Response of Lake Area on the Tibetan Plateau to Climate Change

Thursday, 18 December 2014
Kun Yang, ITP Institute of Tibetan Plateau Research, Chinese Academy of Sciences, Beijing, China, Yanbin Lei, Institute of Tibetan Plateau Research, CAS, Beijing, China, Bin Wang, Univ Hawaii, Honolulu, HI, United States, Yongwei Sheng, University of California Los Angeles, Los Angeles, CA, United States and Broxton W Bird, Indiana University-Purdue University Indianapolis, Department of Earth Sciences,, IN, IN, United States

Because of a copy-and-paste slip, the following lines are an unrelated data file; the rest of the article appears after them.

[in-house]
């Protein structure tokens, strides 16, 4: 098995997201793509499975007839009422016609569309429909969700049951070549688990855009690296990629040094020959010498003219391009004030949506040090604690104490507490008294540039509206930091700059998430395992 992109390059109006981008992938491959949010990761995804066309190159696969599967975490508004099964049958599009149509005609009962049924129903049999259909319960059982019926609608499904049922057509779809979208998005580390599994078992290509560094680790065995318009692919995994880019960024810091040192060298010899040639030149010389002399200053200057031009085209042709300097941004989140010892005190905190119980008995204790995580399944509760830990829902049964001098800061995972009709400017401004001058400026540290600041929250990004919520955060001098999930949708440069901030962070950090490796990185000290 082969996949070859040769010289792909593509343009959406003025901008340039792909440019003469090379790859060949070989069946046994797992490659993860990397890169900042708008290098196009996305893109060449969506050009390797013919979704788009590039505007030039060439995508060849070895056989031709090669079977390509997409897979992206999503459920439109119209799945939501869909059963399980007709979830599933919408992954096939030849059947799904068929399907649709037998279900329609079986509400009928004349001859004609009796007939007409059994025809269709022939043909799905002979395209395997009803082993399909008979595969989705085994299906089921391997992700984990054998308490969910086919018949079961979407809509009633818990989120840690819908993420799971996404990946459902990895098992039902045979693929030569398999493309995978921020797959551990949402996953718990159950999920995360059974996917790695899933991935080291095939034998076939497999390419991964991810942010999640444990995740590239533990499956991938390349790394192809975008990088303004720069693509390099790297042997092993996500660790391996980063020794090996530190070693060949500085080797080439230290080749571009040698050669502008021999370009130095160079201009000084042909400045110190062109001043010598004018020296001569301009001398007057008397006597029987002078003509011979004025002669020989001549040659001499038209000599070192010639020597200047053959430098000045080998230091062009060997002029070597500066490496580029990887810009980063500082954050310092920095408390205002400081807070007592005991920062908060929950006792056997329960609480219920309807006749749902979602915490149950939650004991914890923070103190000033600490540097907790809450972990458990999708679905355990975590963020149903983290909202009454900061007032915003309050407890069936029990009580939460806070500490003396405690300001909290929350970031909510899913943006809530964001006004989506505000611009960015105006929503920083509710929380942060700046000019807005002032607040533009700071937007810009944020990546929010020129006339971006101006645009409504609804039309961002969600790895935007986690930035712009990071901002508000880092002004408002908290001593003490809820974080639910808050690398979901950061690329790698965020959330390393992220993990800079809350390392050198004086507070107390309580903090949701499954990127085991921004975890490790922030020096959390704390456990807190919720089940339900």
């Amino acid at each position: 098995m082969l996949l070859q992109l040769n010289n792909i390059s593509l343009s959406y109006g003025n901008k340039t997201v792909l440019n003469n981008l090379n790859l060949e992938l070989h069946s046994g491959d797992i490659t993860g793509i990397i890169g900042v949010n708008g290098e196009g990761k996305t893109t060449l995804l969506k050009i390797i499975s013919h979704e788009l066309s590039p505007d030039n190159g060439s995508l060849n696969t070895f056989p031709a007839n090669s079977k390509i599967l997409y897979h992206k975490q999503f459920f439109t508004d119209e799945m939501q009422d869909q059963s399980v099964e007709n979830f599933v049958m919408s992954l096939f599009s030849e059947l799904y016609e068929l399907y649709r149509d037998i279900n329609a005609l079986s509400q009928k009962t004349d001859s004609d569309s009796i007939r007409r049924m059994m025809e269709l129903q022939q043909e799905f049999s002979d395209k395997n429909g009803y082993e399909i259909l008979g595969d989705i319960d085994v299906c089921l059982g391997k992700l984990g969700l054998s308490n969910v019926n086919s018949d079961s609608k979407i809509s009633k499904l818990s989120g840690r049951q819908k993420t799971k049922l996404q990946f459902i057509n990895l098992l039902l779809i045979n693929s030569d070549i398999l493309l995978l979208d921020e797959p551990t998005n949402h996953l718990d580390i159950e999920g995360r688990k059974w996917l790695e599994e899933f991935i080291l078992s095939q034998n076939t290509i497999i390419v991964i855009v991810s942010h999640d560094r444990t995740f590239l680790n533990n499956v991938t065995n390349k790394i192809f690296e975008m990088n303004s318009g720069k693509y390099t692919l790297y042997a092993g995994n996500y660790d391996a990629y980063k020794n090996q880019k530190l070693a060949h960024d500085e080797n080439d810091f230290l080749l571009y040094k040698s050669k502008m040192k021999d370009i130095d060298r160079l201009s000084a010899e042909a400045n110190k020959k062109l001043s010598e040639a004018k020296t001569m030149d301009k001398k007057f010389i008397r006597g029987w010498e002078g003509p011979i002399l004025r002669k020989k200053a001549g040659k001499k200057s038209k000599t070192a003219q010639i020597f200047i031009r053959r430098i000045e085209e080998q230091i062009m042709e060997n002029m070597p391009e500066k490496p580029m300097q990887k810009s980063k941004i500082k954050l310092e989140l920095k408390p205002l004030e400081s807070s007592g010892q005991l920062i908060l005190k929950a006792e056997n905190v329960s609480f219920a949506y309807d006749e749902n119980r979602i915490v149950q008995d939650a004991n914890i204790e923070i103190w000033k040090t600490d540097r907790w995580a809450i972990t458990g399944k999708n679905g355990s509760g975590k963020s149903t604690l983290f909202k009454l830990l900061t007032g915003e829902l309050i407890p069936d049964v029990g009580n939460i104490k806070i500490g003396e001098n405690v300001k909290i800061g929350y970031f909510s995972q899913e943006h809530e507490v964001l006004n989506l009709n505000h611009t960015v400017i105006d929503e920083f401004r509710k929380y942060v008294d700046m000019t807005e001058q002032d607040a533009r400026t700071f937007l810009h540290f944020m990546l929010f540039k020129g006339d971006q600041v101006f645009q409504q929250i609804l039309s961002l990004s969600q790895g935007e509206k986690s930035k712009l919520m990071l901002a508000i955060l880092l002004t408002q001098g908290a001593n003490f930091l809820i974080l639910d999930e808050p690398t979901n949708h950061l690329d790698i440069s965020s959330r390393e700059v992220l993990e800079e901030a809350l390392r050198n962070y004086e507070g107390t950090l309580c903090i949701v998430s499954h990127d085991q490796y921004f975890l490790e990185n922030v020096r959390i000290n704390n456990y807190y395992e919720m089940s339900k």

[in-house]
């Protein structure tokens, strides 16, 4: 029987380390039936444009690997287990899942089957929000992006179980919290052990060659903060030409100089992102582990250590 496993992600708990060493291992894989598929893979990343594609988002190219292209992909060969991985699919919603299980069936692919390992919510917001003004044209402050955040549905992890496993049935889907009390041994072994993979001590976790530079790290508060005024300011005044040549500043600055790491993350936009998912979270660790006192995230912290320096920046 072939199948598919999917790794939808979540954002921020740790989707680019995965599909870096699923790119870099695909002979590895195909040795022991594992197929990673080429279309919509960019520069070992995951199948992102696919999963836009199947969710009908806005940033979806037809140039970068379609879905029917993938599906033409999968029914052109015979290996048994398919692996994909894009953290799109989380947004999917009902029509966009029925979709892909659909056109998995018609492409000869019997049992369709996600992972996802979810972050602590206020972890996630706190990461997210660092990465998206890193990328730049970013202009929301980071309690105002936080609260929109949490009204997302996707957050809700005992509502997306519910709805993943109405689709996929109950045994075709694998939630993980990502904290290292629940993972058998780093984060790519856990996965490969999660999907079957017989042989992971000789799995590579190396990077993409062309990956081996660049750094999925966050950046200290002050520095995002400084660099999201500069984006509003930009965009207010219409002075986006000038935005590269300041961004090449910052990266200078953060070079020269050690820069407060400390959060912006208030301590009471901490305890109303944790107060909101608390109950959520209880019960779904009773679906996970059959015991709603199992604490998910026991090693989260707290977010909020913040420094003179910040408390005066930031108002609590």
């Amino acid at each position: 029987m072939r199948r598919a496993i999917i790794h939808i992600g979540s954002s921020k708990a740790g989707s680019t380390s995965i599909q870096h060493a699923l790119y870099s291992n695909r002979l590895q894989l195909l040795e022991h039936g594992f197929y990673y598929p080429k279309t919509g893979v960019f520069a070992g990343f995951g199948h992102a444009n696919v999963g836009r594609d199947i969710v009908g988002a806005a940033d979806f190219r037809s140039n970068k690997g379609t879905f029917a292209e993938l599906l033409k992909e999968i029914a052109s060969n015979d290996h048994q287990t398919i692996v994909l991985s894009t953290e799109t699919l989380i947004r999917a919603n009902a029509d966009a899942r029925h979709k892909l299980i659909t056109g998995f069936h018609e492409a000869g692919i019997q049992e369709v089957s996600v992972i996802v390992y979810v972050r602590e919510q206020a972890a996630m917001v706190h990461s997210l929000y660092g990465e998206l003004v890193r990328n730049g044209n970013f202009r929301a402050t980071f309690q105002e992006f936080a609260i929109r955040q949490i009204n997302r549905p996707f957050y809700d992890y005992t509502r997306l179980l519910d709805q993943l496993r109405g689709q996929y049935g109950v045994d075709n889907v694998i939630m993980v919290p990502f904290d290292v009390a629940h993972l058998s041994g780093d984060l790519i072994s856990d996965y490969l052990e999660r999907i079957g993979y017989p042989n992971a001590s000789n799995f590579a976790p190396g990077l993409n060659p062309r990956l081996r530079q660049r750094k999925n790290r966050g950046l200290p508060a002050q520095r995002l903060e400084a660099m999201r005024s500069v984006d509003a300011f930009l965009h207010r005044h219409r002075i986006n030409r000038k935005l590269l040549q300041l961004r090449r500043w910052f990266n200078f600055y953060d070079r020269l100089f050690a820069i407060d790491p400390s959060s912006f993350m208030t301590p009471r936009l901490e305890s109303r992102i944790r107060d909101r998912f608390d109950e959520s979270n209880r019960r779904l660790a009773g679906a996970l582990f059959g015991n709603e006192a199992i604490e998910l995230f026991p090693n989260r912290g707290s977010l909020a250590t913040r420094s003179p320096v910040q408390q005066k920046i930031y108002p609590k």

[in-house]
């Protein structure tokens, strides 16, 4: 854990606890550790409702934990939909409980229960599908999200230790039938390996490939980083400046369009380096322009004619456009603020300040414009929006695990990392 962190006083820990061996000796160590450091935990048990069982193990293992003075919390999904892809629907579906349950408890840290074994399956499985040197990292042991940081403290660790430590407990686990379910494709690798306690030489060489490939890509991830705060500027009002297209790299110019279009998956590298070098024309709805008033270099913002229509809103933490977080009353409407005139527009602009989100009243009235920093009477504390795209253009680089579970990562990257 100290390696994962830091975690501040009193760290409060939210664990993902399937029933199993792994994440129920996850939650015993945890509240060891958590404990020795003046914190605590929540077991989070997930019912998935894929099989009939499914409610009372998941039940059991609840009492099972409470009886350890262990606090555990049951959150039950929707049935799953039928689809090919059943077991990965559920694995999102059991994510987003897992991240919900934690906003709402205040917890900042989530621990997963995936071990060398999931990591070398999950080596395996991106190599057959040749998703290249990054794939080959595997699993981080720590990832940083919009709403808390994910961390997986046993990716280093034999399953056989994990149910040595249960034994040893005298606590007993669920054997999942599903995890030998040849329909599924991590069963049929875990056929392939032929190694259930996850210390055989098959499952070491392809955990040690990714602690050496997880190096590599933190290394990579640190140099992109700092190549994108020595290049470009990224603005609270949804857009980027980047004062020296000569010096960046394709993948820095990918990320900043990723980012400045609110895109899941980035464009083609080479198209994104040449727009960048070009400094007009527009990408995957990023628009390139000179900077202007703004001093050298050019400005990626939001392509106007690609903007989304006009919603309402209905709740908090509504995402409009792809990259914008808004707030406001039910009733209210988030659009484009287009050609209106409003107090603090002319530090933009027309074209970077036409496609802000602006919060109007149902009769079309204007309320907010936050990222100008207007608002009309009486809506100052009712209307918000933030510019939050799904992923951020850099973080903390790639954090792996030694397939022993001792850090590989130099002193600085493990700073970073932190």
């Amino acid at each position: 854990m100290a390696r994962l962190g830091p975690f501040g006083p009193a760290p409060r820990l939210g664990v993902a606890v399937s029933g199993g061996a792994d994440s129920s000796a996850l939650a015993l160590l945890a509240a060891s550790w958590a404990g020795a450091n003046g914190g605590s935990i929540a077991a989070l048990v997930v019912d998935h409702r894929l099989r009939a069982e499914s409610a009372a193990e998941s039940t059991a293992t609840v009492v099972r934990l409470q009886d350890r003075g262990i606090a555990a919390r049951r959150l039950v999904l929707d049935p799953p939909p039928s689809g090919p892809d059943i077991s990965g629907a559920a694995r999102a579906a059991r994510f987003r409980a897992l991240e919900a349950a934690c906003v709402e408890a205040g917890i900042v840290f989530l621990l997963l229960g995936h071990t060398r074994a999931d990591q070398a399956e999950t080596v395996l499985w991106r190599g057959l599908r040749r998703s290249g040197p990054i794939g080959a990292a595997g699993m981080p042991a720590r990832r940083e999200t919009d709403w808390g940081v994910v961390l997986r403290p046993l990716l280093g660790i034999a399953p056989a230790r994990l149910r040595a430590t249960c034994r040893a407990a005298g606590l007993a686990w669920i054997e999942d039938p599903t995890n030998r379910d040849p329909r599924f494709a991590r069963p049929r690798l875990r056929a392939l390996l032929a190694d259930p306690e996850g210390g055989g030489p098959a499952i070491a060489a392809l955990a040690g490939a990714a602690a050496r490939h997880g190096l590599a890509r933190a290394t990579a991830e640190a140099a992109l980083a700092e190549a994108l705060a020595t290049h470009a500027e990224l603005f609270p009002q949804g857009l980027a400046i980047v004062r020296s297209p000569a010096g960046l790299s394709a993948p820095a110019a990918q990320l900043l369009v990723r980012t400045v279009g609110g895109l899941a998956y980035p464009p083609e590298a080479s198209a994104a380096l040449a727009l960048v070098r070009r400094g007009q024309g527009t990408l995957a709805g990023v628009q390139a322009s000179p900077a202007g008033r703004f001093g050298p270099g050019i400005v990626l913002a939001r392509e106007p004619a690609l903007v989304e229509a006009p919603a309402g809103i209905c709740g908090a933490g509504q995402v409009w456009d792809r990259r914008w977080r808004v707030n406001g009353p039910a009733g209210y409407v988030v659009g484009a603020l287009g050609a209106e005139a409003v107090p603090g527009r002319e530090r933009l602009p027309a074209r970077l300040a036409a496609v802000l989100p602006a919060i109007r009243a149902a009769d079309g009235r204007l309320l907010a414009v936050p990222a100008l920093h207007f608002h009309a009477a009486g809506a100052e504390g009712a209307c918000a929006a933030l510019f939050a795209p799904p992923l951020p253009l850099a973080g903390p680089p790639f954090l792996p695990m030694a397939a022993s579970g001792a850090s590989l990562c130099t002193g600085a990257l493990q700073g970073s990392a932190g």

The water balance of inland lakes on the Tibetan Plateau (TP) involves complex hydrological processes; their dynamics over recent decades is a good indicator of changes in water cycle under rapid global warming. Based on satellite images and extensive field investigations the lake area on the Tibetna Plateau exhibits significant changes since the end of 1990s: a coherent lake growth on the TP interior (TPI) has occurred and shrinkage on the southern TP. Closed lakes on the TPI varied heterogeneously during 1976–1999, but expanded coherently and significantly in both lake area and water depth during 1999–2010. Although the decreased potential evaporation and glacier mass loss may contribute to the lake growth since the late 1990s, the significant water surplus is mainly attributed to increased regional precipitation, which, in turn, may be related to changes in large-scale atmospheric circulation, including the intensified Northern Hemisphere summer monsoon (NHSM) circulation and the poleward shift of the Eastern Asian westerlies jet stream.